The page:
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Watch: Mumbai Singer Vibha Saraf’s Captivating Tribute to Kashmir, ‘Harmokh Bartal’

On her debut single, Saraf invokes nostalgia and longing for her childhood home

Riddhi Chakraborty Mar 16, 2016
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A clip from the video for "Harmokh Bartal"

From the video for “Harmokh Bartal”

Vibha Saraf was only three years old when she moved to Delhi from her hometown Fatehkadal, Srinagar in Kashmir. Like many first and second generation migrants from the crisis-ridden valley who settled in Delhi, the singer grew up with a deep longing for her childhood home. Later when she moved to Mumbai three years ago to pursue music, it was only natural that she picked a matter close to her heart as the theme for her first single, “Harmokh Bartal”. The song is a traditional Kashmiri bhajan that Saraf has reimagined, bringing focus to Kashmir’s folk music and culture rather than the militancy it has been plagued with for decades. “Kashmir has always been associated with negatives and chaos. I didn’t want to address that [in the song],” says Saraf.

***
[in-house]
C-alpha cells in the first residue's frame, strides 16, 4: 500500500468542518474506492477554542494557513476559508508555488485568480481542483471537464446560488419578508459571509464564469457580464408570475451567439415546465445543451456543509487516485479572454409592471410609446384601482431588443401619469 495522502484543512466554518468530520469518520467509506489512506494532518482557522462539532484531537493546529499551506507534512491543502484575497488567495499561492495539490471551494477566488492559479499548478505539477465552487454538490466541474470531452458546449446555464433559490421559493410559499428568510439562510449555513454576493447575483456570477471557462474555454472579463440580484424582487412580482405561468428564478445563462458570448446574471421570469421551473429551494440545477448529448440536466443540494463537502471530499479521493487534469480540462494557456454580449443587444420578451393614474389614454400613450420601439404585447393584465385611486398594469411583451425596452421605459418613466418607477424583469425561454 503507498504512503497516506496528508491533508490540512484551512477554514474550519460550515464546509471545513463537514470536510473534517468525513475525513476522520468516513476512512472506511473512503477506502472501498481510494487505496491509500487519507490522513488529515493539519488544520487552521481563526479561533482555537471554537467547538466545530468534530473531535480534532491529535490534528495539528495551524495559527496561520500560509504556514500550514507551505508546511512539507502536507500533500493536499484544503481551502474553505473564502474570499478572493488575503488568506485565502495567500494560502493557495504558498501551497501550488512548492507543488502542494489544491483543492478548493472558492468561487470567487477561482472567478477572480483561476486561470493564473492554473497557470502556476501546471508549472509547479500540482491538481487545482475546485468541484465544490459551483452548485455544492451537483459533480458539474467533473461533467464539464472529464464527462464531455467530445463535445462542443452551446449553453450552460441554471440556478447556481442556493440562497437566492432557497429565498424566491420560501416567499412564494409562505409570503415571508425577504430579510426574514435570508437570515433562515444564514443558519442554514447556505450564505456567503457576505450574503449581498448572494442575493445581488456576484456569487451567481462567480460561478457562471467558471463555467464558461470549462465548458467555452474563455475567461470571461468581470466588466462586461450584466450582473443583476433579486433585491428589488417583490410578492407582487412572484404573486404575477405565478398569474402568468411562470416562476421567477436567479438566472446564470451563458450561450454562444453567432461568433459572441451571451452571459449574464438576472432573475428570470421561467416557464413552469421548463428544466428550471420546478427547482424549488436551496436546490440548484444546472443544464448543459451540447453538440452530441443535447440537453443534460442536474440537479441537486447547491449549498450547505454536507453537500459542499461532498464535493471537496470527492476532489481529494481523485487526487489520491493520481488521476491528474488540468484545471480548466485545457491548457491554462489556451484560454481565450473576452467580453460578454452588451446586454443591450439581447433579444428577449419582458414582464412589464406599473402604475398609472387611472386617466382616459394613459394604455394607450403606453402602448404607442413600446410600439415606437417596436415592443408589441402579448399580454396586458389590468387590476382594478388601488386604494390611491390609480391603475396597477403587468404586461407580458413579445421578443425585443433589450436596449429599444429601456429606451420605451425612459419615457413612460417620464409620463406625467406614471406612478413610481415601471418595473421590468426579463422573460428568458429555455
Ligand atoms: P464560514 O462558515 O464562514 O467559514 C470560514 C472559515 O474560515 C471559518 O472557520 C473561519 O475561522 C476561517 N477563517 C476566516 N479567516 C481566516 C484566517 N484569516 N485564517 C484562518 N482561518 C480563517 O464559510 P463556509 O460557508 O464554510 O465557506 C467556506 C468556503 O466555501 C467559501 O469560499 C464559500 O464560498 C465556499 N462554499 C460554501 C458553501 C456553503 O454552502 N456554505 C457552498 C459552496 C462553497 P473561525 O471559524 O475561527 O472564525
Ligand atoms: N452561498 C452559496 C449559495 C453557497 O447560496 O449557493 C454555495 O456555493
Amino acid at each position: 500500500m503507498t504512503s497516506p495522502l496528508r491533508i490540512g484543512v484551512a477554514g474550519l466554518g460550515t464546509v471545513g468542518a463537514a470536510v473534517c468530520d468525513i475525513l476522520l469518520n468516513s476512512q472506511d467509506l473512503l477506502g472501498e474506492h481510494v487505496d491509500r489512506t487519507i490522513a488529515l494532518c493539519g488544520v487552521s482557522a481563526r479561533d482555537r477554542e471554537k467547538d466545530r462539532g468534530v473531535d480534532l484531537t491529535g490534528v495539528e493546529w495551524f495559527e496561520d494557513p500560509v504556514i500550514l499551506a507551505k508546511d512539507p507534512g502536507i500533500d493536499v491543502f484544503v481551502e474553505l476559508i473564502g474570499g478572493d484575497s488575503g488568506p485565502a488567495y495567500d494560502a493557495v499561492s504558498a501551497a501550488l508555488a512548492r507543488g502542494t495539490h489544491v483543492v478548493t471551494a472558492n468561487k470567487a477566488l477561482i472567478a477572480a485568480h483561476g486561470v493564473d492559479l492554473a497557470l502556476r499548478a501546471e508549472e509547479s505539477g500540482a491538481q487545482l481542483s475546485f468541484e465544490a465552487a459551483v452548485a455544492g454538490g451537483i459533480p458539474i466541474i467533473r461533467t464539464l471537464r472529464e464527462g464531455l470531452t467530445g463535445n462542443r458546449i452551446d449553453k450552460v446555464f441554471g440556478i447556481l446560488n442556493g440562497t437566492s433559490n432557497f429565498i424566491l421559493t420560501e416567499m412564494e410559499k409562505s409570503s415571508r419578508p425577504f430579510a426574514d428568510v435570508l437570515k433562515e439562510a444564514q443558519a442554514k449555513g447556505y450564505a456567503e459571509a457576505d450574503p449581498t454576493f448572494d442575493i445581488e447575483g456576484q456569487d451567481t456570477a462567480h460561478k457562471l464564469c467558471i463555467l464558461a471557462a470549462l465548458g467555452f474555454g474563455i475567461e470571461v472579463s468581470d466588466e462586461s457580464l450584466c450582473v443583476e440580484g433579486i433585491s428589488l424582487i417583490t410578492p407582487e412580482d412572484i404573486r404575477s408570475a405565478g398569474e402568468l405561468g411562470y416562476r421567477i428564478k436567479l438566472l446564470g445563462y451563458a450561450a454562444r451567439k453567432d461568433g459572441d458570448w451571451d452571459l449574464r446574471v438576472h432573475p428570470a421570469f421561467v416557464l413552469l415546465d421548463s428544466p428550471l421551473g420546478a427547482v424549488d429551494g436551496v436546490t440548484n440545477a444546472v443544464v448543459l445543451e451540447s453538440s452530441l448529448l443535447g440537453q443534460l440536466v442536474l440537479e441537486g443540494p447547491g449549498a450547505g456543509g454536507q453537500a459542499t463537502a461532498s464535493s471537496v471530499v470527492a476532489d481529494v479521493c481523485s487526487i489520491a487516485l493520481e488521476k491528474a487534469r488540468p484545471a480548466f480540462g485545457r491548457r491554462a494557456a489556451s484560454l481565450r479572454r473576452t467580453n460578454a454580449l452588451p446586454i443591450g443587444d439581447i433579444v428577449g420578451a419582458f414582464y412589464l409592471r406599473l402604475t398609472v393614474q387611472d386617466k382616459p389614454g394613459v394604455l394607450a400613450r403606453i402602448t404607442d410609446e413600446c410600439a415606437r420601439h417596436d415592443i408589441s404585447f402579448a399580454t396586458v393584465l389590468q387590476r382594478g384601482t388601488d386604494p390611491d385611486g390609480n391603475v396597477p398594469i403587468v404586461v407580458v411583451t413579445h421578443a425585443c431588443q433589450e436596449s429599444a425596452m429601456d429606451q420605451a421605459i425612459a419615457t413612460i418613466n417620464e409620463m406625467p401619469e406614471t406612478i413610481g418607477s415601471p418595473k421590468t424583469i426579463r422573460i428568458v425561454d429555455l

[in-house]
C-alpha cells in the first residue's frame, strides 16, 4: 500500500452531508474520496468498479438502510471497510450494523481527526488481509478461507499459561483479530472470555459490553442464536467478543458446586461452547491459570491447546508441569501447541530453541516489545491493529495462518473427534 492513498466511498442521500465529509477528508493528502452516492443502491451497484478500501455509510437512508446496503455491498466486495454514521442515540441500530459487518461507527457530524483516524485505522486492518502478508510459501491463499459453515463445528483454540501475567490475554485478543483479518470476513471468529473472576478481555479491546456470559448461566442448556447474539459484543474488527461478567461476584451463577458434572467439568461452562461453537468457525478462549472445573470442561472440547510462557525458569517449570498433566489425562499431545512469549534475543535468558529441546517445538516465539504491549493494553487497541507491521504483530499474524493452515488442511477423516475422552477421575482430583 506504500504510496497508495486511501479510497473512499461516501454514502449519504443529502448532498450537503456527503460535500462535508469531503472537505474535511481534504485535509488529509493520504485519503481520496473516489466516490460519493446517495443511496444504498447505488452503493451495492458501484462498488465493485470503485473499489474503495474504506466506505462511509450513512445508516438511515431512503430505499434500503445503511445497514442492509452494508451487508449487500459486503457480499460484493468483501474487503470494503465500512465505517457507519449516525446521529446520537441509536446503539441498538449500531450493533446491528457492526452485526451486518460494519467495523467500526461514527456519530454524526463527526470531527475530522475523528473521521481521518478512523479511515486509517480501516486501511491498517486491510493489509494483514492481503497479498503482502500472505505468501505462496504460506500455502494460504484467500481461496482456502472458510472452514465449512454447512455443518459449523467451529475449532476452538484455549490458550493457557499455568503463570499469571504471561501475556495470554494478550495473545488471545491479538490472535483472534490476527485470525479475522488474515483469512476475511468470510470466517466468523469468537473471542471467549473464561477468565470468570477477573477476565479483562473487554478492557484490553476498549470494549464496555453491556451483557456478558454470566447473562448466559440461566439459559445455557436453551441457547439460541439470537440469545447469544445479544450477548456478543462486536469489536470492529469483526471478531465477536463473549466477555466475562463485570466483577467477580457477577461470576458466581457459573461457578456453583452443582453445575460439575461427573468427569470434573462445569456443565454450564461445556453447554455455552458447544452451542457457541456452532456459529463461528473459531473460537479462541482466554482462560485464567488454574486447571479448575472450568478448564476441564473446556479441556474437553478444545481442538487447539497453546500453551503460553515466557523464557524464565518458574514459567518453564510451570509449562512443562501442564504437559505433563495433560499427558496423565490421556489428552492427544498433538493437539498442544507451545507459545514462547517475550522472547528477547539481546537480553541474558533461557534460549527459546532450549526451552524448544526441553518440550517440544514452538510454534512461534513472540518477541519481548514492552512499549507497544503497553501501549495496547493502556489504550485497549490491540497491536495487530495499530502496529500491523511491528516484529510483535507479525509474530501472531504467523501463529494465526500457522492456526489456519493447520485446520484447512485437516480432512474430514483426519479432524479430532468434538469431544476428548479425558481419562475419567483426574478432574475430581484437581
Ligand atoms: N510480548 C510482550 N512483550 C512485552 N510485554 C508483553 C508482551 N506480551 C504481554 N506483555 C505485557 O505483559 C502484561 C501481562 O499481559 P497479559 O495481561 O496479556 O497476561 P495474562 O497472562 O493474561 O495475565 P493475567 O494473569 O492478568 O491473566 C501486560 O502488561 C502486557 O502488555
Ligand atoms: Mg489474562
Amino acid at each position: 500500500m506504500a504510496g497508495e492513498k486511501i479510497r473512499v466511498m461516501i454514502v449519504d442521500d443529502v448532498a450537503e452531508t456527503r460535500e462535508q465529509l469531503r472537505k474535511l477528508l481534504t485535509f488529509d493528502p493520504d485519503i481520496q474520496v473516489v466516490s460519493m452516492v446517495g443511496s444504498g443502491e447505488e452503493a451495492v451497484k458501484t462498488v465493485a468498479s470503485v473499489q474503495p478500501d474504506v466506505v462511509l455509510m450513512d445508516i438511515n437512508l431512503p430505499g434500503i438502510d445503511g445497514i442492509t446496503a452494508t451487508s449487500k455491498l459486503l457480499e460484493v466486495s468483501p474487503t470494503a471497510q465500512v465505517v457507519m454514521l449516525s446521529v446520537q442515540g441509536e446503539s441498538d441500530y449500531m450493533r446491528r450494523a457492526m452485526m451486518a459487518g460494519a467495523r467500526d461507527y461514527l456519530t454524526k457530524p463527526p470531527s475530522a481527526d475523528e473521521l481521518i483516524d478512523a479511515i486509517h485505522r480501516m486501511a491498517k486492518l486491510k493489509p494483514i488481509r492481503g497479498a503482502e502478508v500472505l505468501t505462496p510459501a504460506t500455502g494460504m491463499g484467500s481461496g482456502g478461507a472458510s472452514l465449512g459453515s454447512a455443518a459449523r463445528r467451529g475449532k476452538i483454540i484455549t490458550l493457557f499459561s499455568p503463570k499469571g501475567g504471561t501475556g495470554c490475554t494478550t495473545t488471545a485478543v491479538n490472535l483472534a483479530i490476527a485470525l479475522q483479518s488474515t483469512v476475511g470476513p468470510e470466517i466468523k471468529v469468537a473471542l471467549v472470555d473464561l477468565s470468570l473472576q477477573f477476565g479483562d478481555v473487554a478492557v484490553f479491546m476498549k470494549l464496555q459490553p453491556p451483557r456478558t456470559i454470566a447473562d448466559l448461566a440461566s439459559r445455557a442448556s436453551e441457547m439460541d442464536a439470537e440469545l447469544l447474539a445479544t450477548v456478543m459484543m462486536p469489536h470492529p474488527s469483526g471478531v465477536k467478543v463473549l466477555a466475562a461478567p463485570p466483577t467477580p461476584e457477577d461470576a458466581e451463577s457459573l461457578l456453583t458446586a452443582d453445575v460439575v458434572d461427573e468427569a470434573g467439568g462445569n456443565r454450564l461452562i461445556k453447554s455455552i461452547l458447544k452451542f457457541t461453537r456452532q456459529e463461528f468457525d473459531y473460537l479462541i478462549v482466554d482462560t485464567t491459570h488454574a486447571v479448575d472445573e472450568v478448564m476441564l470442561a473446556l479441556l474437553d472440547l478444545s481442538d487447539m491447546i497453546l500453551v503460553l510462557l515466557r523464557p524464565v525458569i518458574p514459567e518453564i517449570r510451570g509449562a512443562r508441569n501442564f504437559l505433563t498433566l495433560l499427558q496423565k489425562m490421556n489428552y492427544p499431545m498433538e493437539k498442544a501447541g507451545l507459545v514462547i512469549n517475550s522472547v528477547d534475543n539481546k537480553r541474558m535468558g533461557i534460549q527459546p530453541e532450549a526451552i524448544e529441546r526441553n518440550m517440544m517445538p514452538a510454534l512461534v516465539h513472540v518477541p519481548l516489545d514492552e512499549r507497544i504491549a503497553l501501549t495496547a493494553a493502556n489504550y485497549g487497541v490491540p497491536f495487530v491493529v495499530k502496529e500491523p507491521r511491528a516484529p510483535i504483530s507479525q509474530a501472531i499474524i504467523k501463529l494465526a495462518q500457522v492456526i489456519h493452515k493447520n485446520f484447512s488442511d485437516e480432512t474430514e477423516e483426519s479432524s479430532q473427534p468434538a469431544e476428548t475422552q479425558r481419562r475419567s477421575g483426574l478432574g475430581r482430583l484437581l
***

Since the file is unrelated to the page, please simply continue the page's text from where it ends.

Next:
For her version of “Harmok Bartal” which is conventionally sung as a prayer to Lord Shiva, Saraf brought in composer Tapas Relia who understood the direction she wanted to take with the message of the song. The result is a rich acoustic-leaning composition with mellifluous guitars courtesy of Ankur Mukherjee [who has also played the South American string instrument charango on the track], flute by Ashwin Srinivasan and electric guitar by Relia himself.  The song also features Relia’s nine-year-old daughter Laakhi on English vocals.

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Watch the video here:

The music video, produced by Culture Machine and directed by Shaani Singh, adds to the undertone of nostalgia as it alternates between glimpses of Saraf’s daily life in Mumbai and animated clips of her childhood in Kashmir.  “The video is about childhood memories — things that you love, things that you yearn for when you move to big cities like Bombay for work. For me it’s a calling back to Kashmir,” says Saraf, who feels that regional music doesn’t get its due in India despite the country’s rich cultural history. “People need to care about things that are not mainstream. When I was about to work on this song, people told me, ‘It’s your first video, do a Punjabi, Hindi or English song. Why do you want to do this?’ They were afraid it was too niche and the reach won’t be wide. I told them I didn’t care,” says Saraf, who has also lent her voice to a few Bollywood songs and many ad jingles in the recent past. Saraf’s musical tribute to her regional roots is reminiscent of Mumbai rock band Joi’s video for their Assamese track “Rabha”, which also featured fascinating animation.

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